They had it right this generation
If I had to choose a single aspect of this generation of consoles that personally defined the past seven years, I'd immediately turn to the Xbox 360's Achievement system. For better and for worse, Achievements have completely dominated my psyche and have fully affected the way that I play games. I feel guilty at times that I can't just enjoy a game until I'm done enjoying it. Instead, I will grind away at the most arduous of tasks, as long as there's an Achievement to be unlocked. On several occasions, the habit has tainted an otherwise positive experience.
It's not my fault that I'm like this. I'm just wired this way. When it comes to videogames, if there are objectives to be completed, I need to complete them. Microsoft catered perfectly to this with the implementation of Achievements upon the Xbox 360's launch in 2005. Rather than set my own constraints as to what construes completion, Achievements feel like a list of endeavors handed down from the developers themselves. It's as if they're saying "this is what you need to do to properly play my game." It's what drove me to attain 100% in Super Meat Boy.
For a while, cumulative Gamerscore held personal importance, as I thought that it was a nice measuring stick with which to compare to other players. However, it didn't take long before I realized that games like Avatar: The Burning Earth broke that metric. My Gamerscore currently sits at over 100,000, but I couldn't really care less about that. Instead, statistics such as 89 games with a full Gamerscore (according to my Xbox), and an Achievement completion rate of 72.7% do a much better job of painting the picture of my relationship to achievements.
I bring all this up not to brag, but to let you know exactly how invested I am. And, if rumors of Microsoft's "rethinking" of next-generation Achievements are to be believed, they threaten to completely reverse all progress that they've made.
According to the rumors that have surfaced, next-generation Xbox Achievements will allow developers to add Achievements without DLC, will be tied into communal events, and will feature cross-title and even cross-platform Achievements. Further, it's being said that at least one broad-scope Achievement falling under the communal event or cross-title/platform categories must be included on every list. If this is true, this will be a disaster.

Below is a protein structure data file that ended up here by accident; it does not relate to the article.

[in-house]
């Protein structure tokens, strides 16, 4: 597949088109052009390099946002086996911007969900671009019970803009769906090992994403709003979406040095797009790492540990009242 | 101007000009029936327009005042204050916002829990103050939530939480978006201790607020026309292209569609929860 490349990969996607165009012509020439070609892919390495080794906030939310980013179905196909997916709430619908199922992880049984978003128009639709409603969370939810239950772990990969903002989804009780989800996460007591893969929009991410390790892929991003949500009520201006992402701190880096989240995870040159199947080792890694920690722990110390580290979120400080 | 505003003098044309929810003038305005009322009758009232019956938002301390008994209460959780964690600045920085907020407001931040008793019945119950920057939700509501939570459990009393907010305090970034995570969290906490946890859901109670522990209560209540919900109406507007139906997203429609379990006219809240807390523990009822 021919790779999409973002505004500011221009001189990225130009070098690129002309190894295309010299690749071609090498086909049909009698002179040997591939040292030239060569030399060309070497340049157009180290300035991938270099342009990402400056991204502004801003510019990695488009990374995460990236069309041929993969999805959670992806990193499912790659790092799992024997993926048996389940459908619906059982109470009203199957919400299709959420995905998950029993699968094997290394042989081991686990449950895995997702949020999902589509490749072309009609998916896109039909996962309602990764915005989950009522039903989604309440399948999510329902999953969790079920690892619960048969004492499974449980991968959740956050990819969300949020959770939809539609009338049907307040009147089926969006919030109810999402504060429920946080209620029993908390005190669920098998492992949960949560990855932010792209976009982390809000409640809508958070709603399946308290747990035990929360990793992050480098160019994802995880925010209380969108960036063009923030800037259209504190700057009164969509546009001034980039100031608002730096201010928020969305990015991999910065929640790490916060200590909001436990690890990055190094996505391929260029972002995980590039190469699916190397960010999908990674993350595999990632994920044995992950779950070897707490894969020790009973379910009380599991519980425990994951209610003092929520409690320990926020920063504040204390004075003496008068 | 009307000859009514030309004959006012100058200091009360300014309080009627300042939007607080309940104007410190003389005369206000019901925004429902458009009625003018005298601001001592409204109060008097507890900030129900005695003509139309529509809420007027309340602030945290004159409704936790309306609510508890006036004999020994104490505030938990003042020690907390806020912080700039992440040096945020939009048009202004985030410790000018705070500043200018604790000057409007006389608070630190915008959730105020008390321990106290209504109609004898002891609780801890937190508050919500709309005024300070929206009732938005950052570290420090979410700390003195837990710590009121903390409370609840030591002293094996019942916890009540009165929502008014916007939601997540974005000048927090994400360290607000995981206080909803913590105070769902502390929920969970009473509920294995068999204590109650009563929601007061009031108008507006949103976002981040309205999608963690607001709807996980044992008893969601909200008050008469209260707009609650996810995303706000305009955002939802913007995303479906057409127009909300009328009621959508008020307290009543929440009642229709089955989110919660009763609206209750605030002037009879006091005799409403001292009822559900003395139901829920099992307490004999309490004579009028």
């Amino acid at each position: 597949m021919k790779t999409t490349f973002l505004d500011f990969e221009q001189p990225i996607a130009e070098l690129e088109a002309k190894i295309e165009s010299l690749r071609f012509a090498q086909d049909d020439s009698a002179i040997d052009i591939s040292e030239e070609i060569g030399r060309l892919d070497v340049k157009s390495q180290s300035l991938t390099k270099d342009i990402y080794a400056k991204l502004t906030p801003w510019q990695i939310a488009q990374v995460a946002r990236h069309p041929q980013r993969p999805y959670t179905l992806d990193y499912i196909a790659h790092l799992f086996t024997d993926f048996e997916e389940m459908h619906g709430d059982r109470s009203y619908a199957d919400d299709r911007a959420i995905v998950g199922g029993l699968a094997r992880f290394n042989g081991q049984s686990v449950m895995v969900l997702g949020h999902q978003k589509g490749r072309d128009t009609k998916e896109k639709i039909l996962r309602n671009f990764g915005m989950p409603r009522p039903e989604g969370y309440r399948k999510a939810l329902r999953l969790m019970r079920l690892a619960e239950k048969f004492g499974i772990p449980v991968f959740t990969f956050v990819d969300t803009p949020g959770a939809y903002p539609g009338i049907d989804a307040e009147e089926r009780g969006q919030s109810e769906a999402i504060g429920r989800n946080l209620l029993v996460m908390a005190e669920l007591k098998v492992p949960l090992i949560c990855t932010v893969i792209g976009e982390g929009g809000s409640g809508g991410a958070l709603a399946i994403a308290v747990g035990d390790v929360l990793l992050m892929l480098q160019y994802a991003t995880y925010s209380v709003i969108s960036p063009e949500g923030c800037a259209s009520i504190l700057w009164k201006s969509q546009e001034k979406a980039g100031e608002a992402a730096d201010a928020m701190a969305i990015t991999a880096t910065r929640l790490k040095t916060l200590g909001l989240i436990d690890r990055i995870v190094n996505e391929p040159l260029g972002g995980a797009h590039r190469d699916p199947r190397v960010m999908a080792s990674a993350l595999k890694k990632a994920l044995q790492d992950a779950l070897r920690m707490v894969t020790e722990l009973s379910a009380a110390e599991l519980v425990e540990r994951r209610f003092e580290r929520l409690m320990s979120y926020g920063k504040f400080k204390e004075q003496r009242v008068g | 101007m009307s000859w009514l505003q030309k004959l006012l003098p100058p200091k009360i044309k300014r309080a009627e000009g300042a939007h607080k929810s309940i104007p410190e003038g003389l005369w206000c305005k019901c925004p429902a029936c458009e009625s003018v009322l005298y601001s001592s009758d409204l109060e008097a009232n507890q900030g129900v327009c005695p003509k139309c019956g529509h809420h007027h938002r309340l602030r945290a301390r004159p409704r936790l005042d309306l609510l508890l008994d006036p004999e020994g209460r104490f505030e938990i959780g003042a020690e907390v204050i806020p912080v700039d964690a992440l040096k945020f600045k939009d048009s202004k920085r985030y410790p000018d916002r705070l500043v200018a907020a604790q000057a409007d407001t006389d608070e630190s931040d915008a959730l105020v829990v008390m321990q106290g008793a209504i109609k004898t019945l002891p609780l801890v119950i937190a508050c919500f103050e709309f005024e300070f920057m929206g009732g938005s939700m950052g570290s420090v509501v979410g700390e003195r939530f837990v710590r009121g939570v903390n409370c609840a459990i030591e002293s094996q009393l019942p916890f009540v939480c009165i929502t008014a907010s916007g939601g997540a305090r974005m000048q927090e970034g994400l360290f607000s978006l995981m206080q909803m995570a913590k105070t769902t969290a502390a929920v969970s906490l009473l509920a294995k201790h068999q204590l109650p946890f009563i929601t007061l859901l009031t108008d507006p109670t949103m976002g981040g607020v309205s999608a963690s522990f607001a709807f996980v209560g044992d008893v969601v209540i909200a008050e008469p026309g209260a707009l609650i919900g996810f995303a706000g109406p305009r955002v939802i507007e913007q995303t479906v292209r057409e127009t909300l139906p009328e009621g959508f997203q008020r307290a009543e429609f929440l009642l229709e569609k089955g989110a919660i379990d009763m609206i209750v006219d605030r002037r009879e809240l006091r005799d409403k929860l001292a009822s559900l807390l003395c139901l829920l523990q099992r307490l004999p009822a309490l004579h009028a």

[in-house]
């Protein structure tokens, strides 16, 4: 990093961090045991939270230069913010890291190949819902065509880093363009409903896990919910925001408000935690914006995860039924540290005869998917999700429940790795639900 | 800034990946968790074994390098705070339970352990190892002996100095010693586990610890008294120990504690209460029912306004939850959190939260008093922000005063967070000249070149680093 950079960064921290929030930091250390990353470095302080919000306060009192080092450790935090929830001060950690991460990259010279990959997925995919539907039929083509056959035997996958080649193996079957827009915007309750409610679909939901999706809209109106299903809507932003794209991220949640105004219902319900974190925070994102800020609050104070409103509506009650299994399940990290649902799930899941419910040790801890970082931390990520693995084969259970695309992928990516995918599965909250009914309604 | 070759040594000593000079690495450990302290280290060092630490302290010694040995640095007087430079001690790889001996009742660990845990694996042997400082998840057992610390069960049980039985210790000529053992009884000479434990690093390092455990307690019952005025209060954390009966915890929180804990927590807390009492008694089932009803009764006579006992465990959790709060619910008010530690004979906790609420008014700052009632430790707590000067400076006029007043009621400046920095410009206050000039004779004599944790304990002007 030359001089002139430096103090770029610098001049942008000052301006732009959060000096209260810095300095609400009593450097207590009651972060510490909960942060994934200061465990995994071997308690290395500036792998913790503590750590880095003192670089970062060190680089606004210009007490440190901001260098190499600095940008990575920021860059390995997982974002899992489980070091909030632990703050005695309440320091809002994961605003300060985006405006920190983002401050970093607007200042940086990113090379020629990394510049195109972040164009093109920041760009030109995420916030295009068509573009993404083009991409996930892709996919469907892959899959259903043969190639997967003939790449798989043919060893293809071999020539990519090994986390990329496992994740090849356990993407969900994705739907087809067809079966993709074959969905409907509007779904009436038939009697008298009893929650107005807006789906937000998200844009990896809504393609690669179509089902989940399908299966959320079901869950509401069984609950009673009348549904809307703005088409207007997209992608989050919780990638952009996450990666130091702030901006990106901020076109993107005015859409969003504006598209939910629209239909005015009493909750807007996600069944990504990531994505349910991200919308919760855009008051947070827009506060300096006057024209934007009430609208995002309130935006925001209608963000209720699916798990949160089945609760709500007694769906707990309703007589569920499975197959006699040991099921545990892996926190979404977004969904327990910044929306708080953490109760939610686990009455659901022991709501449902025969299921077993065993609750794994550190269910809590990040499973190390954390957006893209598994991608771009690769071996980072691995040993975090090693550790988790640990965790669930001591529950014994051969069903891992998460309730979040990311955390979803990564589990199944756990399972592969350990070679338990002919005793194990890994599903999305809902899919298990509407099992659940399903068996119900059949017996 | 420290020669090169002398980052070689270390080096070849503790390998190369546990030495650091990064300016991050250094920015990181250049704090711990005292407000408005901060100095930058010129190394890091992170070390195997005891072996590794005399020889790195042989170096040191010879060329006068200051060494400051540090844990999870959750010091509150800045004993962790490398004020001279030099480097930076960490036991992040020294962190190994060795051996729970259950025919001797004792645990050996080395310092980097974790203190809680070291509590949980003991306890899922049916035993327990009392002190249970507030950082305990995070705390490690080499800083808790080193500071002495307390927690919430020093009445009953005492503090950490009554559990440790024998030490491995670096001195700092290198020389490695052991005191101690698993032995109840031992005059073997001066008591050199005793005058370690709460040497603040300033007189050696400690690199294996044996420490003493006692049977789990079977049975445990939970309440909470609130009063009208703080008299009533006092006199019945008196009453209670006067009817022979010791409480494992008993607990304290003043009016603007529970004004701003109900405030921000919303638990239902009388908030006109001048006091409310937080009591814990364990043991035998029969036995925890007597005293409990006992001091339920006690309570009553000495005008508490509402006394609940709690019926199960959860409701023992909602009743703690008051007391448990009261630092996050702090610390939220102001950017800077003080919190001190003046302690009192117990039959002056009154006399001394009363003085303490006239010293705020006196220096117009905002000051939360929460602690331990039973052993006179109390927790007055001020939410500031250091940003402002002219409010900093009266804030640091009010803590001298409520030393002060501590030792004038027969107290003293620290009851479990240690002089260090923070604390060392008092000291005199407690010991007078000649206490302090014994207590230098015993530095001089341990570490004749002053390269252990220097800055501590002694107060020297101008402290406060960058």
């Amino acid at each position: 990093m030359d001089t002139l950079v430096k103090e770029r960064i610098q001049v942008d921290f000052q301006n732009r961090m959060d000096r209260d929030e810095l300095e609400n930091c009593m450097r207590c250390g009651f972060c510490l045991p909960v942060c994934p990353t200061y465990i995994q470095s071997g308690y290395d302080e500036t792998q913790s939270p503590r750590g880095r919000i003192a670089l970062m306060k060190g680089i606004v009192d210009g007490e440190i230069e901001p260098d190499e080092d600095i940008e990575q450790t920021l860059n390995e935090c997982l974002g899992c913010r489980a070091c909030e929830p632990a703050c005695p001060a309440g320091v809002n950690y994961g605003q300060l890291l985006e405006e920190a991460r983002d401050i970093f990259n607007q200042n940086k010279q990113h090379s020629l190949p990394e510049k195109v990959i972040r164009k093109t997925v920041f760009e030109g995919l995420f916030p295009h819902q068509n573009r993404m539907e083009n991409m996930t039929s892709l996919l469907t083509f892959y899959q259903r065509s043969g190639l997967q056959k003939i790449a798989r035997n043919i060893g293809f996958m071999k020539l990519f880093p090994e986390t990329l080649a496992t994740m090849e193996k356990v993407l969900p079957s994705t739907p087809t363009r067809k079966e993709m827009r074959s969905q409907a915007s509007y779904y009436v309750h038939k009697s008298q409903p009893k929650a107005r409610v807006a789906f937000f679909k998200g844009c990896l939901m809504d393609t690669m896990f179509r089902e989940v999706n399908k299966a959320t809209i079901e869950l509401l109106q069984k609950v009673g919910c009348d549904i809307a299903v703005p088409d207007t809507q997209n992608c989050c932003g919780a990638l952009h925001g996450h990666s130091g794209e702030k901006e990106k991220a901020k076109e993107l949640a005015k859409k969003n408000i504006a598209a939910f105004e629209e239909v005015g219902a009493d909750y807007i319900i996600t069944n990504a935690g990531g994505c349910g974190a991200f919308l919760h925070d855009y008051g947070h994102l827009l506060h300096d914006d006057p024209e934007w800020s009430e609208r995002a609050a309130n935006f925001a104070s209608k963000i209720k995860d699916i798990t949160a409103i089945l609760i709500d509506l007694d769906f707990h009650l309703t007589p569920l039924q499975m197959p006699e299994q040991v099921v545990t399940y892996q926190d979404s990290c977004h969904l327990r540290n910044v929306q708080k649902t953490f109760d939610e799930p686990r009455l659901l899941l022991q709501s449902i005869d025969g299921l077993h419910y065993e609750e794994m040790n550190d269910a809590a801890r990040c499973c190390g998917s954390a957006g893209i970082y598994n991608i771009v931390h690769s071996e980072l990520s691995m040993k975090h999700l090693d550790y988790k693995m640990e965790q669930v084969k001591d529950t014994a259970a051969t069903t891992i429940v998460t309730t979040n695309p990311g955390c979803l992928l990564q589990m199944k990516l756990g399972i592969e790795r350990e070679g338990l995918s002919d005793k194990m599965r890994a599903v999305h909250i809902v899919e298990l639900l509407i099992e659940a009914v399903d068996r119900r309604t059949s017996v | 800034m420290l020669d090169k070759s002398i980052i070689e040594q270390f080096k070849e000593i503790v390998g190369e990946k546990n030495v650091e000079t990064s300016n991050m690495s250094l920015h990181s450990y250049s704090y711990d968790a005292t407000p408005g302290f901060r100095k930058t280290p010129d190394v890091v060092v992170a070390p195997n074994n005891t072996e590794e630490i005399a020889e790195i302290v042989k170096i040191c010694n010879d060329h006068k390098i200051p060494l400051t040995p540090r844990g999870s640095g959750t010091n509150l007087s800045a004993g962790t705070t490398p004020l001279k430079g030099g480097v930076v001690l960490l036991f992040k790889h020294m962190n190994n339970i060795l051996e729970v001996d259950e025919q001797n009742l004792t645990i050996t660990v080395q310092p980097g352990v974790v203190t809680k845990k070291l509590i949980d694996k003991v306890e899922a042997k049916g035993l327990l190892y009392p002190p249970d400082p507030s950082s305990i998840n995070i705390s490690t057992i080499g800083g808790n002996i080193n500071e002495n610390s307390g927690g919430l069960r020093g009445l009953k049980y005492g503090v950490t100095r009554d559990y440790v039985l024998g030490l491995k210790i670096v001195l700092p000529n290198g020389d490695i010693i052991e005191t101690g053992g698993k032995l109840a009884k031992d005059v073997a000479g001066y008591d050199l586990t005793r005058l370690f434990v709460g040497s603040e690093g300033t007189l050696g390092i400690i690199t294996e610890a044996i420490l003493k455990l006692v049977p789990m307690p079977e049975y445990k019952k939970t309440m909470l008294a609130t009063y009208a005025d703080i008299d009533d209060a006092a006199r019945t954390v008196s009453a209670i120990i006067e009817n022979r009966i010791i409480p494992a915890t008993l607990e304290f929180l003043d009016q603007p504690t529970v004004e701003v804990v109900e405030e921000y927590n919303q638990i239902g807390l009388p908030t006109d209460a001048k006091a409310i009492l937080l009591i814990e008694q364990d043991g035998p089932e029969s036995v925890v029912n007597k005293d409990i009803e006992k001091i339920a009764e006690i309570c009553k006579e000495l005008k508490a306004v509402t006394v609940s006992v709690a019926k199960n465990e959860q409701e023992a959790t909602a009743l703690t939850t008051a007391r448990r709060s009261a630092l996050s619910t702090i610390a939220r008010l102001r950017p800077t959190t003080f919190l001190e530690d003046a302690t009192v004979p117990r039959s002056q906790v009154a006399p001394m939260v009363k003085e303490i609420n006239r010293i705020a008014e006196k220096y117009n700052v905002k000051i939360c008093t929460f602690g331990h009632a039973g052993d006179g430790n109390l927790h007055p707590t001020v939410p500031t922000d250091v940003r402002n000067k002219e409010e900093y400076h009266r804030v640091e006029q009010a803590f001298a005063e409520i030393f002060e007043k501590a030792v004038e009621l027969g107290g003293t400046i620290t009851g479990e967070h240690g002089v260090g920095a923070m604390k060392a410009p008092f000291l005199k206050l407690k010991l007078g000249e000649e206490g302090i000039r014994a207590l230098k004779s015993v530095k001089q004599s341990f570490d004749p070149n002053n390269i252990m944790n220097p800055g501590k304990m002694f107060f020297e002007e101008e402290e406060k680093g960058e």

The reason that the Achievement system currently works is because Microsoft employs a very rigid infrastructure to maintain their integrity. Apart from a few very rare exceptions, games can't ship with more than 50 Achievements and 1000 Gamerscore. Policies are in place to regulate how new Achievements are added. It can be stifling at times, but it's better than the alternative.
Without these restrictions in place, any semblance of credibility that the program has will be endangered. With developers free to add Achievements whenever they want, what's to stop them from making continual minuscule updates in a thinly-veiled attempt to keep their game "relevant"? If there is little-to-no regulation of Achievements, what's to stop companies from making their games worth an astronomical amount of Gamerscore? Admittedly, these are all very rough hypothetical questions at this point, but they're all issues that need to be addressed.
From a completionist's perspective, the most disconcerting of the rumors are the ones related to community events. The very notion of missing out on attaining a full Gamerscore in a game because I didn't play my Xbox at a certain time makes me twitch. Even more agitating is the idea of buying a game several years after release and there being unobtainable Achievements because they needed to be earned at an event sometime around the game's launch.
However, the most egregious offender, and the one that threatens to undermine the sincerity of the current system is the inclusion of cross-title and cross-platform Achievements. Achievements, as they exist now, reward players for accomplishing something. Some may come pretty easy, but at least they're earned by fulfilling criteria in a videogame.
It feels downright dirty for Achievements to be awarded for playing multiple titles in a series, or worse yet, for using multiple Microsoft consoles, devices, websites, or applications. Those aren't Achievements; that's not achieving anything. That's being a corporate puppet. That's essentially seeing how much Gamerscore you can buy. Owning two different games or devices isn't noteworthy. And, the concept of needing to do it to have full Gamerscore on a particular title is enough to make me want to give up on the system altogether.
I've enthusiastically collected Achievements throughout the years because they play perfectly to my mentality as a gamer. I'm sure I've spent hundreds of additional hours on the Xbox 360 that I wouldn't have if they hadn't existed. However, if the rumors regarding next-generation Achievements are true, it very well might turn me off for good. Your move, Microsoft.